The New York Times, in a good page-one story, reports that giant banks are selling each other out trying to scurry to safety in the Libor scandal.

In trying to work out a deal, (Barclays) offered information on the multiyear scheme with Deutsche Bank, HSBC, Société Générale and Crédit Agricole, according to government and bank officials. Also, a senior trader at Barclays tried to manipulate the Euro interbank offered rate, or Euribor.

Other cases are expected to follow. The Justice Department is aiming to file criminal actions against two banks before the end of the year and is preparing to arrest former traders at Barclays and other banks, according to government officials. In addition, state attorneys general and local district attorneys have approached the Justice Department in recent weeks, seeking a role in the case.

Pass the popcorn—unless you watch you get your news from NBC and ABC. Media Matters reported last week that the nightly newscasts on those networks still had yet to report on the massive scandal that broke more than a month earlier, which is pathetic.

— New York regulators charged British bank Standard Chartered with brazenly laundering a quarter trillion dollars in Iranian funds through its New York branch.

Here’s what a senior banker in London told underlings at the American branch who raised grave concerns about the lawbreaking:

“You fucking Americans. Who are you to tell us, the rest of the world, that we’re not going to deal with Iranians.””

Here’s how The New York Times neuters that memorable quote for its sensitive readers:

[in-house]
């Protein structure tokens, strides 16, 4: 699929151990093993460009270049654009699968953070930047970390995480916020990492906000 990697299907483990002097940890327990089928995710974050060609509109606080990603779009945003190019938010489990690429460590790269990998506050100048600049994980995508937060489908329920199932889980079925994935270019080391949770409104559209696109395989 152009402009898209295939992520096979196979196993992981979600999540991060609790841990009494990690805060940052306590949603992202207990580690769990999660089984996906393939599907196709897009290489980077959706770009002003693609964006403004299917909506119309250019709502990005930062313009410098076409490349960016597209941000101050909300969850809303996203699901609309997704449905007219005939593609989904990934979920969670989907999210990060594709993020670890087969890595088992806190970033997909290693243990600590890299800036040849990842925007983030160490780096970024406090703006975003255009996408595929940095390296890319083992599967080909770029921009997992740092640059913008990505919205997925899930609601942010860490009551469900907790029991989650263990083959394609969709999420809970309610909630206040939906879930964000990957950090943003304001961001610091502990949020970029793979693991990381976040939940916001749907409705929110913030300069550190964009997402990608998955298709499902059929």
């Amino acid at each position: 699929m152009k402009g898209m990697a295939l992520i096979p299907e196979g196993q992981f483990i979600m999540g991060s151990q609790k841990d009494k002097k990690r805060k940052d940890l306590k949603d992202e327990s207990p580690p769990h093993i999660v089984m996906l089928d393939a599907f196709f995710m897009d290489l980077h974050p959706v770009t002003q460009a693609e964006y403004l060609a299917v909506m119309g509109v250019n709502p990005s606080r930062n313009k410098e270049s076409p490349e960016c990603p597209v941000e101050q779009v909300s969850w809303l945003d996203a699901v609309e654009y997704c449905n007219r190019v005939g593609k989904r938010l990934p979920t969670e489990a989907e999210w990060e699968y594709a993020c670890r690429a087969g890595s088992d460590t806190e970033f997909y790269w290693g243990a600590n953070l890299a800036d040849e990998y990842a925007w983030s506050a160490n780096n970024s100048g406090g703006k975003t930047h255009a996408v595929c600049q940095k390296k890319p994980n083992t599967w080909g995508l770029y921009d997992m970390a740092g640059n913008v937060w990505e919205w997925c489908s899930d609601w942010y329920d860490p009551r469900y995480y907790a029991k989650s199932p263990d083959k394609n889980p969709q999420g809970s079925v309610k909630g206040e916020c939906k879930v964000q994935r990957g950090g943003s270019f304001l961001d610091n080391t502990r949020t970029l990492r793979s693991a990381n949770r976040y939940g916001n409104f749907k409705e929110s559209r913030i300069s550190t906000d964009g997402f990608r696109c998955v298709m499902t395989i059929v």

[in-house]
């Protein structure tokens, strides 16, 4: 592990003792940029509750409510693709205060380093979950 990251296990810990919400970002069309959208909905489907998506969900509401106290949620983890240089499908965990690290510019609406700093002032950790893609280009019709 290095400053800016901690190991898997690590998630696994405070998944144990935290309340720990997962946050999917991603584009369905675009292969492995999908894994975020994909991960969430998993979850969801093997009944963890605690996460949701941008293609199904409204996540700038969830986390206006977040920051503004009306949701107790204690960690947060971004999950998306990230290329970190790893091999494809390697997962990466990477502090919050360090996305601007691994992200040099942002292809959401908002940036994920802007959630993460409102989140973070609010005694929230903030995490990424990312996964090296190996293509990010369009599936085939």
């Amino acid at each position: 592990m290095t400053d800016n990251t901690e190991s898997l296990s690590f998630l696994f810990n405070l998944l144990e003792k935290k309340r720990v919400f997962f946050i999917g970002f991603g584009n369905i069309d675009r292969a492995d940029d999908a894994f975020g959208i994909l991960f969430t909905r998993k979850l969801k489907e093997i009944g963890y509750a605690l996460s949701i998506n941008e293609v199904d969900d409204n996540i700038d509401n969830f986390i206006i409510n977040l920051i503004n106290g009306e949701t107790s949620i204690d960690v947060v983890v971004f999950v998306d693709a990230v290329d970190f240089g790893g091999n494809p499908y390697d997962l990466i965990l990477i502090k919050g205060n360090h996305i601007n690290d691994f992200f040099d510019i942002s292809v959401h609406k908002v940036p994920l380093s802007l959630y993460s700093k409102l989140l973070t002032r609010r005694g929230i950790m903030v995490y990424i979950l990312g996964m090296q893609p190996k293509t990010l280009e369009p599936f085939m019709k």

According to the order, the response was hostile, denigrated Americans and asked: “Who are you to tell us, the rest of the world, that we’re not going to deal with Iranians.”

Where were the auditors? Helping out:

Even the independent monitoring, by Deloitte & Touche, was perverted, according to Mr. Lawsky. In 2005, at the behest of the bank, Deloitte agreed to omit critical transactions from its report to regulators. “This is too much and too politically sensitive for both SCB and Deloitte. That is why I drafted the watered-down version,” a Deloitte executive said in a 2005 e-mail in the order.

— MinnPost takes a good look at the private-equity firm that has accumulated a 49.8 percent stake in the Star Tribune, and the health of that paper after its bankruptcy:

The Strib produces cash flow in the tens of millions, and has never needed to tap post-bankruptcy owners for more cash.

As most people know, the Strib is sitting on five acres of downtown land in or next to the new Vikings stadium site; if a sale price approaches the $45 million the Vikings offered in 2007, that asset alone would almost equal a $32-per-share valuation.

According to Strib agreements, any land proceeds must pay down the newspaper’s debt, which stood at $100 million post-bankruptcy but is now down to $70 million following a voluntary $15 million payment earlier this year. (Managers made a similar payment in 2010.)

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Ryan Chittum is a former Wall Street Journal reporter, and deputy editor of The Audit, CJR's business section. If you see notable business journalism, give him a heads-up at rc2538@columbia.edu. Follow him on Twitter at @ryanchittum.